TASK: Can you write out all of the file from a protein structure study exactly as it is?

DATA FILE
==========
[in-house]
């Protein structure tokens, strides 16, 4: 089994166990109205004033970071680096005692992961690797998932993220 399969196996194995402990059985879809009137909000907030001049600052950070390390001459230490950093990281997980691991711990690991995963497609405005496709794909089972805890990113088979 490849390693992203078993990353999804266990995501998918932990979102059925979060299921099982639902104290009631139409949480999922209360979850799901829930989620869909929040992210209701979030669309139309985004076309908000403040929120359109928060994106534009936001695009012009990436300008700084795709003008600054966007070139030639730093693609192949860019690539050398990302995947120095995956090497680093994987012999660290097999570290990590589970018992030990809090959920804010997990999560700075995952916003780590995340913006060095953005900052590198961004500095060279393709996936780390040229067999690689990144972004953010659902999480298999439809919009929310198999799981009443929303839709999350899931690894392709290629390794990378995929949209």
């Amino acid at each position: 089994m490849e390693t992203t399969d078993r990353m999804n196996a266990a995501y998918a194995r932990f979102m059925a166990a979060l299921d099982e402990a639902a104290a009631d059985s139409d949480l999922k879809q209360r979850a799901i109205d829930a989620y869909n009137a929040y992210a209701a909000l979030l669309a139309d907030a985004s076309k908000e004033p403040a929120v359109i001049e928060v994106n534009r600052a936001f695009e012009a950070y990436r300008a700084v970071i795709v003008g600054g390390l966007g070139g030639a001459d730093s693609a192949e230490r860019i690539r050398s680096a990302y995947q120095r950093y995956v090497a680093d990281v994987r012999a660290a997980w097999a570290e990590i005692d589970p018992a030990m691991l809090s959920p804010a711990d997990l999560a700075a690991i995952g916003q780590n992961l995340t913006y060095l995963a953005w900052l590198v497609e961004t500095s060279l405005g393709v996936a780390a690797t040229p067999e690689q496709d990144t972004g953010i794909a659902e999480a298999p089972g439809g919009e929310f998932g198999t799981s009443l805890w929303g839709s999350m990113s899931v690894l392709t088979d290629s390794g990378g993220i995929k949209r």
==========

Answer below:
[in-house]
């Protein structure tokens, strides 16, 4: 089994166990109205004033970071680096005692992961690797998932993220 399969196996194995402990059985879809009137909000907030001049600052950070390390001459230490950093990281997980691991711990690991995963497609405005496709794909089972805890990113088979 490849390693992203078993990353999804266990995501998918932990979102059925979060299921099982639902104290009631139409949480999922209360979850799901829930989620869909929040992210209701979030669309139309985004076309908000403040929120359109928060994106534009936001695009012009990436300008700084795709003008600054966007070139030639730093693609192949860019690539050398990302995947120095995956090497680093994987012999660290097999570290990590589970018992030990809090959920804010997990999560700075995952916003780590995340913006060095953005900052590198961004500095060279393709996936780390040229067999690689990144972004953010659902999480298999439809919009929310198999799981009443929303839709999350899931690894392709290629390794990378995929949209």
């Amino acid at each position: 089994m490849e390693t992203t399969d078993r990353m999804n196996a266990a995501y998918a194995r932990f979102m059925a166990a979060l299921d099982e402990a639902a104290a009631d059985s139409d949480l999922k879809q209360r979850a799901i109205d829930a989620y869909n009137a929040y992210a209701a909000l979030l669309a139309d907030a985004s076309k908000e004033p403040a929120v359109i001049e928060v994106n534009r600052a936001f695009e012009a950070y990436r300008a700084v970071i795709v003008g600054g390390l966007g070139g030639a001459d730093s693609a192949e230490r860019i690539r050398s680096a990302y995947q120095r950093y995956v090497a680093d990281v994987r012999a660290a997980w097999a570290e990590i005692d589970p018992a030990m691991l809090s959920p804010a711990d997990l999560a700075a690991i995952g916003q780590n992961l995340t913006y060095l995963a953005w900052l590198v497609e961004t500095s060279l405005g393709v996936a780390a690797t040229p067999e690689q496709d990144t972004g953010i794909a659902e999480a298999p089972g439809g919009e929310f998932g198999t799981s009443l805890w929303g839709s999350m990113s899931v690894l392709t088979d290629s390794g990378g993220i995929k949209r």